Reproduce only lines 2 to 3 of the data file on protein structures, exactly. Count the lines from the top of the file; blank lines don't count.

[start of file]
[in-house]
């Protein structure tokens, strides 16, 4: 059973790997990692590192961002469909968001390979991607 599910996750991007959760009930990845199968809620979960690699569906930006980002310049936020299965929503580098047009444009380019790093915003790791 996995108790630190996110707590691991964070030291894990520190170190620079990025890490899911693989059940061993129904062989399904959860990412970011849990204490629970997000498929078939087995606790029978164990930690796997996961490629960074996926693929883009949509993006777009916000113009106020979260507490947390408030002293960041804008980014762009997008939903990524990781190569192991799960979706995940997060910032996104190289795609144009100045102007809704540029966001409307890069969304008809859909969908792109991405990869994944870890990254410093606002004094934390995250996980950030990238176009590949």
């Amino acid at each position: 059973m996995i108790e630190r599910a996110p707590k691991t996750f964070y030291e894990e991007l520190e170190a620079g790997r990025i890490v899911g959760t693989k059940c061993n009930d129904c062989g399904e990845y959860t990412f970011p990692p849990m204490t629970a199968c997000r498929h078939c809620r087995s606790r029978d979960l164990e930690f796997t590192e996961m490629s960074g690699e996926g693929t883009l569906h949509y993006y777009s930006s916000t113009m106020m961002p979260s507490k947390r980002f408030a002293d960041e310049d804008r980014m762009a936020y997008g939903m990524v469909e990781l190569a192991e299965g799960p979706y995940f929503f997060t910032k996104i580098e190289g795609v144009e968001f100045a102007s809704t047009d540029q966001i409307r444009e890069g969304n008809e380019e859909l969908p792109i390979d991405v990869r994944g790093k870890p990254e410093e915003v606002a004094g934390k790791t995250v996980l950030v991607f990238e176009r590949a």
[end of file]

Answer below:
């Protein structure tokens, strides 16, 4: 059973790997990692590192961002469909968001390979991607 599910996750991007959760009930990845199968809620979960690699569906930006980002310049936020299965929503580098047009444009380019790093915003790791 996995108790630190996110707590691991964070030291894990520190170190620079990025890490899911693989059940061993129904062989399904959860990412970011849990204490629970997000498929078939087995606790029978164990930690796997996961490629960074996926693929883009949509993006777009916000113009106020979260507490947390408030002293960041804008980014762009997008939903990524990781190569192991799960979706995940997060910032996104190289795609144009100045102007809704540029966001409307890069969304008809859909969908792109991405990869994944870890990254410093606002004094934390995250996980950030990238176009590949």
């Amino acid at each position: 059973m996995i108790e630190r599910a996110p707590k691991t996750f964070y030291e894990e991007l520190e170190a620079g790997r990025i890490v899911g959760t693989k059940c061993n009930d129904c062989g399904e990845y959860t990412f970011p990692p849990m204490t629970a199968c997000r498929h078939c809620r087995s606790r029978d979960l164990e930690f796997t590192e996961m490629s960074g690699e996926g693929t883009l569906h949509y993006y777009s930006s916000t113009m106020m961002p979260s507490k947390r980002f408030a002293d960041e310049d804008r980014m762009a936020y997008g939903m990524v469909e990781l190569a192991e299965g799960p979706y995940f929503f997060t910032k996104i580098e190289g795609v144009e968001f100045a102007s809704t047009d540029q966001i409307r444009e890069g969304n008809e380019e859909l969908p792109i390979d991405v990869r994944g790093k870890p990254e410093e915003v606002a004094g934390k790791t995250v996980l950030v991607f990238e176009r590949a």